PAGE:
For instance, you can track the number of website visitors, session duration, page views, time on site, and bounce rate if your goal is increasing organic traffic. Boosting gross revenue would require monitoring the lead conversion rate, sales closing ratio, average purchase value, and monthly sales increase.
The key is to start with a strategy and pick the metrics that matter most for achieving specific goals.
2. Use historical data as a benchmark.
Historical data is vital for comparing past performance to current progress, helping you improve and reach the desired growth. For instance, you can use your average monthly sales as a benchmark to achieve the goal of increasing them by 30% within the next six months.
3. Match your KPIs with adequate marketing activities.
Matching your KPIs with the marketing activities you’ll focus on will provide actionable insights for improvement. For instance, measuring social media clicks and engagement will help you determine what works and what to adjust to generate more leads and conversions from your content.
4. Focus on quantitative and qualitative KPIs.
A quantitative KPI can be the number of generated leads. For example, if they’ve dropped after updating your form submission page, you can use a customer satisfaction survey to discover why. That qualitative KPI might indicate you should shorten the form.
5. Don’t forget to track leading and lagging KPIs.
For example, you want to generate $1,000 in revenue from Facebook leads. The expected lead value would be an excellent leading KPI to set because it would help you determine if you’re on the right track. Your lagging KPI can be the revenue from your Facebook campaign, helping you see if you’ve reached the forecasted mark.
6. Set realistic KPIs to measure SMART (Specific, Measurable, Achievable, Relevant, Time-Bound) goals.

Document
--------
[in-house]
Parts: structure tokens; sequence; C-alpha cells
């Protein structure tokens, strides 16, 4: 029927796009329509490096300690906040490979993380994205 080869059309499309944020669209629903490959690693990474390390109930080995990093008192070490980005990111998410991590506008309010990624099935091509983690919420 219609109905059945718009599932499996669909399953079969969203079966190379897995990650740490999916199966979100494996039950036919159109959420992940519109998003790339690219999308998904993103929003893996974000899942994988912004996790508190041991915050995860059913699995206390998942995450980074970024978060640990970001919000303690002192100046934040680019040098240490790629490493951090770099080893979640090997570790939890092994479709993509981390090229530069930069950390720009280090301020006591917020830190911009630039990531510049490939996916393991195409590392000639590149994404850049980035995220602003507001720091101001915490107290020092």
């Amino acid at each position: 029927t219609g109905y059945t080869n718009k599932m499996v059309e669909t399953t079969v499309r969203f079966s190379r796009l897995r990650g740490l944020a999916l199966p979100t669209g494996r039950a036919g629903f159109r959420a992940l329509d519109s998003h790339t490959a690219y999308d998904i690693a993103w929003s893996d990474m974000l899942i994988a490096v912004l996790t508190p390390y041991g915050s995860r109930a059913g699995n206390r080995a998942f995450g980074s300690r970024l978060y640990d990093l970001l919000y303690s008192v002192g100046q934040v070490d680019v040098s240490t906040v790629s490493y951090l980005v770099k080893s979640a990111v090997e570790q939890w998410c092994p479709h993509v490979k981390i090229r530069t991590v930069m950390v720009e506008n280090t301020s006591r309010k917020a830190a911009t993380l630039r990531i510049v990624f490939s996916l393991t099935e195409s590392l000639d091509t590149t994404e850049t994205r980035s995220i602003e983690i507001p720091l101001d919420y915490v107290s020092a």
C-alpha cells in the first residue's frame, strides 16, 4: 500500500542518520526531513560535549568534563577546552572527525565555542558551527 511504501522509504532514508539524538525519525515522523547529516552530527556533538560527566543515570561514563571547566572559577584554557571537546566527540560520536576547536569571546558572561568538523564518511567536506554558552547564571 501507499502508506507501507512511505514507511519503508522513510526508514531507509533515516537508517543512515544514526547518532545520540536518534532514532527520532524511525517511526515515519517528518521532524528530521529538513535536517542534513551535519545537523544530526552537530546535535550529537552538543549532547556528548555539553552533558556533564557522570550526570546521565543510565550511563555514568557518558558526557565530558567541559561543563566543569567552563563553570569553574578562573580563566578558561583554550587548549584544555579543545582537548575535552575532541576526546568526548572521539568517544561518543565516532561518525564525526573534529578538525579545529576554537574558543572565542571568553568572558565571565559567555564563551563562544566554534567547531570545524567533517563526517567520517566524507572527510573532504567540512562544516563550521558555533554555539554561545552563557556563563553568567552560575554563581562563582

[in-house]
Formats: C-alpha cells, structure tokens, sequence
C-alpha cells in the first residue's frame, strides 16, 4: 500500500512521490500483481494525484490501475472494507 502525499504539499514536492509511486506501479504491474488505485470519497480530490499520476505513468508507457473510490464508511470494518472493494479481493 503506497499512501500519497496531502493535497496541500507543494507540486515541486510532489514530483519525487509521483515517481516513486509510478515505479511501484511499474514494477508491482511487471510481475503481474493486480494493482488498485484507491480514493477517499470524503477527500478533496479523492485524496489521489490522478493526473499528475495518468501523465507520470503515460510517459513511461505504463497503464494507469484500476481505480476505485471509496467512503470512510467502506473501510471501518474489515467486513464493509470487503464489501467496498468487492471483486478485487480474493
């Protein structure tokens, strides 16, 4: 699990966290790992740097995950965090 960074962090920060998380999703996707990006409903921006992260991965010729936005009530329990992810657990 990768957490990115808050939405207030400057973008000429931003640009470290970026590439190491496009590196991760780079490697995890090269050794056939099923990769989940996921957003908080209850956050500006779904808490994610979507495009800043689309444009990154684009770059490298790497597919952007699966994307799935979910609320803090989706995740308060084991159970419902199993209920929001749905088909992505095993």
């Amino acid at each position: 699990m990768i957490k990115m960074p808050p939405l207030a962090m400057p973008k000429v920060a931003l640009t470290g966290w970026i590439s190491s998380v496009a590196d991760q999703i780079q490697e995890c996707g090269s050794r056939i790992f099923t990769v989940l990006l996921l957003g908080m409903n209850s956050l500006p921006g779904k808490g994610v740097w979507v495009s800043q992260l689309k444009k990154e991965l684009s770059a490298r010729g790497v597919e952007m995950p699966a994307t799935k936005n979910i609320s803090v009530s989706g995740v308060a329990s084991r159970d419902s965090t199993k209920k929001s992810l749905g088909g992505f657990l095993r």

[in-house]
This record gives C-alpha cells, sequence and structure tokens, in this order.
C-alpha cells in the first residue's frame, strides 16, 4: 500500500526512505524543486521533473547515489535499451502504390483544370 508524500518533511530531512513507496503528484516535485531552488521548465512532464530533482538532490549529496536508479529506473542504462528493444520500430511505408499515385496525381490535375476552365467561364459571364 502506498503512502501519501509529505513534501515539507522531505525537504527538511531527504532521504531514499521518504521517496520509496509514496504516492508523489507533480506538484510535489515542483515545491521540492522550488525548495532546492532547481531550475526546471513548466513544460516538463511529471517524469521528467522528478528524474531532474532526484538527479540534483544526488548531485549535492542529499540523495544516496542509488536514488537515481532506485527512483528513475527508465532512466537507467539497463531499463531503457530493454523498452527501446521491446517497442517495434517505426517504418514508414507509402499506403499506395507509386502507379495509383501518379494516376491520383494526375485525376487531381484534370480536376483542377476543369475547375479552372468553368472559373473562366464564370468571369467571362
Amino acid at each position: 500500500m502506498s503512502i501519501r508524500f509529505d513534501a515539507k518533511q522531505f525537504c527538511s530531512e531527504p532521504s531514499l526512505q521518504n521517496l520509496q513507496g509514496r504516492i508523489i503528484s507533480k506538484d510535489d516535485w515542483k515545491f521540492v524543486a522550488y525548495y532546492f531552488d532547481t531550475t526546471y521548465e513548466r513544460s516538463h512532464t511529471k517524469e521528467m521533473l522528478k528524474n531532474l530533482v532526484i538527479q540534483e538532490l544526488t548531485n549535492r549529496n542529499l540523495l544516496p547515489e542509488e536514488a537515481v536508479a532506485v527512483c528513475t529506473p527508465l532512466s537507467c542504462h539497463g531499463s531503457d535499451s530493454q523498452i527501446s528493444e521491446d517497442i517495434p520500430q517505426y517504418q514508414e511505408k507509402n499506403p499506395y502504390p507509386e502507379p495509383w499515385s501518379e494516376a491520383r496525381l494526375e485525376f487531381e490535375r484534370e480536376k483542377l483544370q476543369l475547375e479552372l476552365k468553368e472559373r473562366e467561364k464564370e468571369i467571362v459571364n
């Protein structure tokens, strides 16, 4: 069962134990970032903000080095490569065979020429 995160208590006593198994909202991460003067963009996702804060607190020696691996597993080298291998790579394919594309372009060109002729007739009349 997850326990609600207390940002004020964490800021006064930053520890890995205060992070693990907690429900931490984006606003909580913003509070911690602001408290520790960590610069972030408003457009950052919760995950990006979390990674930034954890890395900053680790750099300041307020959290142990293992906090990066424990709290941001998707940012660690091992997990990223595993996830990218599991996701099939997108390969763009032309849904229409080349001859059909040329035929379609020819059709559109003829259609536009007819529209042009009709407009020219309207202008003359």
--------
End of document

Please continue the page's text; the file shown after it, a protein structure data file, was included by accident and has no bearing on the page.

A SMART KPI would be acquiring 1,000 customers within the next six months. Another would be increasing month-over-month sales by 20% within that period.
How to Measure KPIs in Marketing
You can choose from many B2B marketing analytics tools to measure your KPIs and ensure your campaigns yield positive results.
Some of the best are Google Analytics, Tableau, Pardot, Chartbeat, and Looker, each with a user-friendly dashboard and many valuable features, including real-time analytics. They’re ideal for keeping your marketing and sales teams on the same page and transforming your marketing initiatives.
For instance, Google Analytics can help you discover how people come to your website to determine your content, SEO, and marketing effectiveness. You can track channels, session duration, unique page views, average time on specific pages, exit and bounce rates, and other metrics.
You can also get insights on trends, visualize and analyze data through customizable dashboards, and generate detailed reports relevant to your goals.
What about more in-depth lead, prospect, and customer data?
You’ll need a CRM platform like HubSpot to track and analyze leads, manage relationships, and empower your marketing and sales teams with many other features. HubSpot also has a KPI dashboard with automated reporting and many other functionalities.
Its Marketing Hub can help you track customers, understand their behavior, measure website traffic, generate marketing channel reports, and more. Its Marketing Analytics & Dashboard Software is perfect for analyzing your inbound marketing campaign’s success and shortcomings to see how your interactions affect the revenue.
Regardless of your chosen tool, measure your KPIs regularly (weekly, monthly, or quarterly) and create reports to make sense of the data. They’ll help track your progress and keep everyone on the same page.
B2B marketing no longer relies on sales-heavy content. Technological advances have turned it into a data-driven science, helping companies grow like never before. You can now leverage advanced analytics to track, analyze, optimize, and automate campaigns and drive maximum performance.
Tracking your marketing KPIs is only one way to build sustainable business growth. It’s essential for evaluating your marketing activities’ performance across various distribution channels. Those metrics tie to your goals and show if you’re on the right track to generating the desired ROI, arming you with critical data for improvement.